Kaipara Mayor Craig Jepson’s refusal to allow a karakia to be said at the beginning of his first council meeting is not the great “struggle for political legitimacy and cultural power” that Chris Trotter suggests.
It is a simple story of lack of cultural respect, and possibly ignorance, by the mayor. Most of the criticism he has received is well deserved and to suggest the disapproval heaped on him is a challenge to the mayor’s political legitimacy is just plain silly.
The mayor has a right to his opinions, but it is quite wrong for Chris Trotter to suggest he has some kind of democratic mandate to deny a karakia at the start of a council meeting. Had the mayor raised this as an issue during the election campaign he’d be on stronger ground but as far as I’m aware his decision to refuse what is a widespread, respectful, cultural practice in meetings across our public services and public institutions came out of the blue to Kaipara voters.
If Craig Jepson thought democracy was the issue he could have put his decision to the vote around the council table but chose not to do that either – he doesn’t have a claim of political legitimacy for his decision or a democratic leg to stand on.
Mayors are not elected to dictate and their most important role is to provide positive leadership in bringing their diverse councillors and communities together to work on the full range of local body issues. What is astonishing is that he seemed unaware that refusing karakia at the start of the meeting, something which is becoming a well-established kiwi cultural practice, would cause controversy and more. Where has he been the last 40 years?
I may be wrong but I suspect his denial of Māori cultural input at the meeting is rooted in deeper antipathies which will be shared by others in the area, hopefully a minority. But it is not his role to parade his prejudices after the election and leave voters, in particular mana whenua, angry and bewildered.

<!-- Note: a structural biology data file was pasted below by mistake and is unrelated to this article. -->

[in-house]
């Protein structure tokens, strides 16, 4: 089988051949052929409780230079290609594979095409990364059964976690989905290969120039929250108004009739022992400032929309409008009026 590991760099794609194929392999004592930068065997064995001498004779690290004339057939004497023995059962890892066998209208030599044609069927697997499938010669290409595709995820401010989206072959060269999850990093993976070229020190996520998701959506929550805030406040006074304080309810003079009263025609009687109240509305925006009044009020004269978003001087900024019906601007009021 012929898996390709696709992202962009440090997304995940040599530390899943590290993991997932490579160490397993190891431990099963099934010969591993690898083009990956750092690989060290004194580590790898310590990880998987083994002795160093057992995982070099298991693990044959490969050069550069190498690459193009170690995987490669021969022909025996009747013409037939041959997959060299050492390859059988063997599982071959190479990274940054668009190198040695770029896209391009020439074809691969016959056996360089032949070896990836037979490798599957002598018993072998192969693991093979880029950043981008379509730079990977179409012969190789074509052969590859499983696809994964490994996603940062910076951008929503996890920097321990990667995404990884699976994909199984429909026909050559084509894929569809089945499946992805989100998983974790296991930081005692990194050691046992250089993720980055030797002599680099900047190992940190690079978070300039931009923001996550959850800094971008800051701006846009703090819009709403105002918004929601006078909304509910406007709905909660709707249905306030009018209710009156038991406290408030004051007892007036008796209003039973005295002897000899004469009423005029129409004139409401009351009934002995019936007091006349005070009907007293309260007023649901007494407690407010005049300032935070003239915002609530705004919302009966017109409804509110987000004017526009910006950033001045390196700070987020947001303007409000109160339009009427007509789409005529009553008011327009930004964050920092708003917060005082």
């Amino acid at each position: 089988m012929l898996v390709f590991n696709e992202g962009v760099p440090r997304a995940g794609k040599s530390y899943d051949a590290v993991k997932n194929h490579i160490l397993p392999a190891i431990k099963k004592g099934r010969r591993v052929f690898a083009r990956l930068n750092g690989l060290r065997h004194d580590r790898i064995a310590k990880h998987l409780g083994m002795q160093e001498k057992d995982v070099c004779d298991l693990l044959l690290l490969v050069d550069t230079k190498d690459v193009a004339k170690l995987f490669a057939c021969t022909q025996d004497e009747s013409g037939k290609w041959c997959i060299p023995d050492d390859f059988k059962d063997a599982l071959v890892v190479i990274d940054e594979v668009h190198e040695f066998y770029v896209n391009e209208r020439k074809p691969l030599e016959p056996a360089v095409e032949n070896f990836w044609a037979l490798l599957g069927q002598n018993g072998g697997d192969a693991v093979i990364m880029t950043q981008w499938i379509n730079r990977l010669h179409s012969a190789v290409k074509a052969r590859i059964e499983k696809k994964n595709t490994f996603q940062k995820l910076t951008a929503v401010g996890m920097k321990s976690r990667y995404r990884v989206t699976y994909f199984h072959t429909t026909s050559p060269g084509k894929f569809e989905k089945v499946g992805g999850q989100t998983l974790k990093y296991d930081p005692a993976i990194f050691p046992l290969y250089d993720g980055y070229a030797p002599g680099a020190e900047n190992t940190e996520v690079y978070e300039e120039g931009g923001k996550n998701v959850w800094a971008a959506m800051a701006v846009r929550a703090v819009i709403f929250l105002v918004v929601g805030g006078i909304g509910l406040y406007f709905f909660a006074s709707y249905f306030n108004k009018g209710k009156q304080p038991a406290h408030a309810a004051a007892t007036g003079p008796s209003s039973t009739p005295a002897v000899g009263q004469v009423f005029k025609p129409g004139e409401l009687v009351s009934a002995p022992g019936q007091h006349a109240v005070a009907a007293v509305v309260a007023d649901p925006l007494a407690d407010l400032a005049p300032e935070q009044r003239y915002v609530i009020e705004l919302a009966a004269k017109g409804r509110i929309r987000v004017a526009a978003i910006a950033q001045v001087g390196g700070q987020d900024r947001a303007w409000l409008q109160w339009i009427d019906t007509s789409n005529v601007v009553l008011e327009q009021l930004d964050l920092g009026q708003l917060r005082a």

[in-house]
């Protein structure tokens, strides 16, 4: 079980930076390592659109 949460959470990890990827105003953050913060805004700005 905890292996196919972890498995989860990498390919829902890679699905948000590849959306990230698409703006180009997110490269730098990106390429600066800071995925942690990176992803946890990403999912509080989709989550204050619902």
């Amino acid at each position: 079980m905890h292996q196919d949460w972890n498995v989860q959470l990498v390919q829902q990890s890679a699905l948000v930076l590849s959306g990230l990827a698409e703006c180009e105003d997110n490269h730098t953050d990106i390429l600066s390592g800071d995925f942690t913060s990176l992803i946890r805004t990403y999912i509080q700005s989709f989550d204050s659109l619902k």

The best one could say about Mayor Jepson is that he was misguided and clumsy – but like all of us he can learn and change.
It’s important to say here (to the atheists at least, of which I am one) that karakia may involve a Christian prayer, such as has been used to open parliament each sitting day, but in my experience are more often than not a simple, non-religious, expression of Māori cultural values. (To learn the difference, learn Te Reo) Either way their expression adds richness and depth to our public life in Aotearoa New Zealand and values the heritage of mana whenua. Karakia before meetings are a simple expression of cultural respect.
It’s disturbing that Chris Trotter finds the heavy criticism of the mayor’s decision an expression of Māori “cultural power” as though this is a worrying, negative development. Enhancing our democracy means respecting all cultures and in particular finding and opening up ways big and small for expressions of Māori self-assertion after the dominant European “cultural power”, through its long history of delegitimising, denigrating and attempting to erase Māori culture altogether (destruction of a language is destruction of a culture), has done so much devastation which continues to resonate for Māori today.
I don’t want to get on a high horse but it needs to be said that Europeans are still largely ignorant of the colonial history of Aotearoa and the impact on Māori. There are a lot of good books available at local libraries and I’d recommend “The Great War for New Zealand” by Vincent O’Malley if you want a good place to start.